Because both he and I have our own disabilities, it's made it easy for us to have this chemistry when it comes to AutismWish and our 'Embracing Autism' podcasts. 

 We have a lot of banter back and forth on our podcast because we both have these common experiences to pull from. And then we have the common experience of raising the same kids together. It really makes it easy to have the right type of chemistry to run a program that is aimed towards something that we are both experiencing in life together.

 What does being a “Community Ally” mean to you? 

For me, it's kind of a mix because I have my own diagnosis of autism. I'm a parent to two autistic kids, and I'm heavily involved in our local and national community. So, for me, I am invested in how I can give back and help both the parents and the kids.

When my husband and I first started the “Embracing Autism” podcast, we did a lot of research first to see what podcasts were already out there in terms of what resources parents were getting. And what we noticed was that a lot of it was really tailored towards the parents' feelings and the parents' journey. And we wanted to do that. But we also felt like there was a lack of focus on the child's experience and helping parents refocus some of those feelings to try to remember the child's experience in that process.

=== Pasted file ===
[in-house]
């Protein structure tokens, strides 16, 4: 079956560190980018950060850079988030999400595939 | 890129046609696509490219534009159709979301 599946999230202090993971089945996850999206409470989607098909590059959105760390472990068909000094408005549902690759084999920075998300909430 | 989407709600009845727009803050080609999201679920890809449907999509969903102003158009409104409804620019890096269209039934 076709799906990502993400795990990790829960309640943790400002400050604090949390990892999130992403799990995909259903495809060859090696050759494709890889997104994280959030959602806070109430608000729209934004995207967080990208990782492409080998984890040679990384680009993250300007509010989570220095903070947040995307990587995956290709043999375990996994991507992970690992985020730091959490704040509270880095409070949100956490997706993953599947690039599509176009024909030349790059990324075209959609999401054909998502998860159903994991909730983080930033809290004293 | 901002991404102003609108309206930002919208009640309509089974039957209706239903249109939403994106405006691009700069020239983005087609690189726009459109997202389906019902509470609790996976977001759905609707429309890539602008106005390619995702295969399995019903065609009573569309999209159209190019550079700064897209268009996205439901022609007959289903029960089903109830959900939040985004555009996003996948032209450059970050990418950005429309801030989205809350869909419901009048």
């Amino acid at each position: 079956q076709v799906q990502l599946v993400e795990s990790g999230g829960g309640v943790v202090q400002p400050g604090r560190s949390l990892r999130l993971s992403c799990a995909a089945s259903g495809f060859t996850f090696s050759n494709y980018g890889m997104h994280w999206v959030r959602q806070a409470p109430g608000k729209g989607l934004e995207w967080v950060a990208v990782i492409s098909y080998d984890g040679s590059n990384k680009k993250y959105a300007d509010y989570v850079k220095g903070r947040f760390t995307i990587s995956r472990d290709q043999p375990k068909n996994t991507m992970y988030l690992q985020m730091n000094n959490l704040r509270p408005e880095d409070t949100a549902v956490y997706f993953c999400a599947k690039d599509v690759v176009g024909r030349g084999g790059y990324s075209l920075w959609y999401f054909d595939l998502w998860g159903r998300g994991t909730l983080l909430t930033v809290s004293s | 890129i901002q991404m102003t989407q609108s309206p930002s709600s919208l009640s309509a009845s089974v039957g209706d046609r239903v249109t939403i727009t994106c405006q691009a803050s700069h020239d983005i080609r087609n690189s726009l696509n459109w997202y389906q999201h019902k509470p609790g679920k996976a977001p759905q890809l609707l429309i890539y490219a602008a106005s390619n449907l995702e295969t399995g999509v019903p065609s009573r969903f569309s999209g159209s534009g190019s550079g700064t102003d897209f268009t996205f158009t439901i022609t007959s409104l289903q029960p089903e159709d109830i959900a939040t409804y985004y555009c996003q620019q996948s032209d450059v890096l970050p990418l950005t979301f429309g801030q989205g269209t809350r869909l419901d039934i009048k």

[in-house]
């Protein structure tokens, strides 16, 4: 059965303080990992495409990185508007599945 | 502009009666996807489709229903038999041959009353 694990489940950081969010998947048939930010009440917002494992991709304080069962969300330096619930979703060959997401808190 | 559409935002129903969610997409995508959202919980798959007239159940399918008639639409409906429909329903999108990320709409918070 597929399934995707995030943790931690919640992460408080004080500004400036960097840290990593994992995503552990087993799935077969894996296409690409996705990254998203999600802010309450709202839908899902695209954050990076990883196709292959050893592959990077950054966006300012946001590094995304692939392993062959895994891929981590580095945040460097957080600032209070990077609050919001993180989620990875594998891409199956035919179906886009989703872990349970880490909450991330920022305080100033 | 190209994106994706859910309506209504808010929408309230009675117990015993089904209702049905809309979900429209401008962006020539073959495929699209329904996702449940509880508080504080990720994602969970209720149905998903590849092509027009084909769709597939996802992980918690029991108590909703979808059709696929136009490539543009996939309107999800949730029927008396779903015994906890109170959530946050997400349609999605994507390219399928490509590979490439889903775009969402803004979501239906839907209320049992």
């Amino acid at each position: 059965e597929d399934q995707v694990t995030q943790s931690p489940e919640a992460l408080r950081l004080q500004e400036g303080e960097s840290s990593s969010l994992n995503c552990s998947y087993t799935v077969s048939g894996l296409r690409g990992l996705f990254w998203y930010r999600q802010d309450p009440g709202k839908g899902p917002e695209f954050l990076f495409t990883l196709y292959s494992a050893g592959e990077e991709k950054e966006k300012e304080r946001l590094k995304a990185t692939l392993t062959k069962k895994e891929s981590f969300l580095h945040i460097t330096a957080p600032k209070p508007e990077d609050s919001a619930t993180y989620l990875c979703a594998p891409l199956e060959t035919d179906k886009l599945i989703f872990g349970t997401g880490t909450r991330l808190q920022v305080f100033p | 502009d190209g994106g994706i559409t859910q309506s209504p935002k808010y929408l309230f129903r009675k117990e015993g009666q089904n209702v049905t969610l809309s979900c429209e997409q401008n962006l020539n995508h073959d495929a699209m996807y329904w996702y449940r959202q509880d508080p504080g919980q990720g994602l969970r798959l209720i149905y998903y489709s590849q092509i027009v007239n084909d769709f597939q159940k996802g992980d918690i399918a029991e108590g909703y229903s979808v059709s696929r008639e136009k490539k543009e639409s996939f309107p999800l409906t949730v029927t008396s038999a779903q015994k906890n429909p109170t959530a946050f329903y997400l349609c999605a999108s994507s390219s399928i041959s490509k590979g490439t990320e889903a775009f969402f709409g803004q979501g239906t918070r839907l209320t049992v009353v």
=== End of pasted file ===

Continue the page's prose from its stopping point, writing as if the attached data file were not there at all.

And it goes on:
Part of our mission has been really trying to find an even balance where we're kind of saying, 'hey, we've got to acknowledge the parents and caregivers go through this burnout, they go through these difficult times, but that we can't lose through that difficult time, the experience of the child and the fact that the child who is autistic is also struggling and needs support and empathy.'